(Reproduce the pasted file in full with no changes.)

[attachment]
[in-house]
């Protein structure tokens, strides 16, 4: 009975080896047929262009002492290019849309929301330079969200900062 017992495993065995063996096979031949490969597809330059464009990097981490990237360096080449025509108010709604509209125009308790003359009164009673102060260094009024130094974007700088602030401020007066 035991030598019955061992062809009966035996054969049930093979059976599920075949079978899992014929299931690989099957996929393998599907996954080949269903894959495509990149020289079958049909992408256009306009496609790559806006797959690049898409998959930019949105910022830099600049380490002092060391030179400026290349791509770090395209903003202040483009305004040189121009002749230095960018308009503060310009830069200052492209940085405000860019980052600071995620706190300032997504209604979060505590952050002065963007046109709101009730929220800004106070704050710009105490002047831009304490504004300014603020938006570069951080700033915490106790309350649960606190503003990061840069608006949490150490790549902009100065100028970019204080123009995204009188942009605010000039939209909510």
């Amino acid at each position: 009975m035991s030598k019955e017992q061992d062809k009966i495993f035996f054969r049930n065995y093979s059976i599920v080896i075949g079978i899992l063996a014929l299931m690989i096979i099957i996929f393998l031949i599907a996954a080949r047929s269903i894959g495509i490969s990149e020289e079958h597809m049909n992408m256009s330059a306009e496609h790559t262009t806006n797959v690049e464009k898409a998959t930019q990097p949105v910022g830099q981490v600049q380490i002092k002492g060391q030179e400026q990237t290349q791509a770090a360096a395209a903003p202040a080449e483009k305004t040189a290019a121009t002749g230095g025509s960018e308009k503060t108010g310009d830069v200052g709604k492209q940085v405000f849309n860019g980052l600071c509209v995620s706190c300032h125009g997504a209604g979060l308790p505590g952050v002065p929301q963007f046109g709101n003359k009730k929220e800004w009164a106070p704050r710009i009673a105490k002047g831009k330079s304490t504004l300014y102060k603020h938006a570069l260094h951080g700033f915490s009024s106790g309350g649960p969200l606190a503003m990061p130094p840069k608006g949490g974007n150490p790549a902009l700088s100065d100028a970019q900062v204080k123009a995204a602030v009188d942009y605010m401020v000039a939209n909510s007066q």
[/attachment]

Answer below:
[in-house]
């Protein structure tokens, strides 16, 4: 009975080896047929262009002492290019849309929301330079969200900062 017992495993065995063996096979031949490969597809330059464009990097981490990237360096080449025509108010709604509209125009308790003359009164009673102060260094009024130094974007700088602030401020007066 035991030598019955061992062809009966035996054969049930093979059976599920075949079978899992014929299931690989099957996929393998599907996954080949269903894959495509990149020289079958049909992408256009306009496609790559806006797959690049898409998959930019949105910022830099600049380490002092060391030179400026290349791509770090395209903003202040483009305004040189121009002749230095960018308009503060310009830069200052492209940085405000860019980052600071995620706190300032997504209604979060505590952050002065963007046109709101009730929220800004106070704050710009105490002047831009304490504004300014603020938006570069951080700033915490106790309350649960606190503003990061840069608006949490150490790549902009100065100028970019204080123009995204009188942009605010000039939209909510």
């Amino acid at each position: 009975m035991s030598k019955e017992q061992d062809k009966i495993f035996f054969r049930n065995y093979s059976i599920v080896i075949g079978i899992l063996a014929l299931m690989i096979i099957i996929f393998l031949i599907a996954a080949r047929s269903i894959g495509i490969s990149e020289e079958h597809m049909n992408m256009s330059a306009e496609h790559t262009t806006n797959v690049e464009k898409a998959t930019q990097p949105v910022g830099q981490v600049q380490i002092k002492g060391q030179e400026q990237t290349q791509a770090a360096a395209a903003p202040a080449e483009k305004t040189a290019a121009t002749g230095g025509s960018e308009k503060t108010g310009d830069v200052g709604k492209q940085v405000f849309n860019g980052l600071c509209v995620s706190c300032h125009g997504a209604g979060l308790p505590g952050v002065p929301q963007f046109g709101n003359k009730k929220e800004w009164a106070p704050r710009i009673a105490k002047g831009k330079s304490t504004l300014y102060k603020h938006a570069l260094h951080g700033f915490s009024s106790g309350g649960p969200l606190a503003m990061p130094p840069k608006g949490g974007n150490p790549a902009l700088s100065d100028a970019q900062v204080k123009a995204a602030v009188d942009y605010m401020v000039a939209n909510s007066q």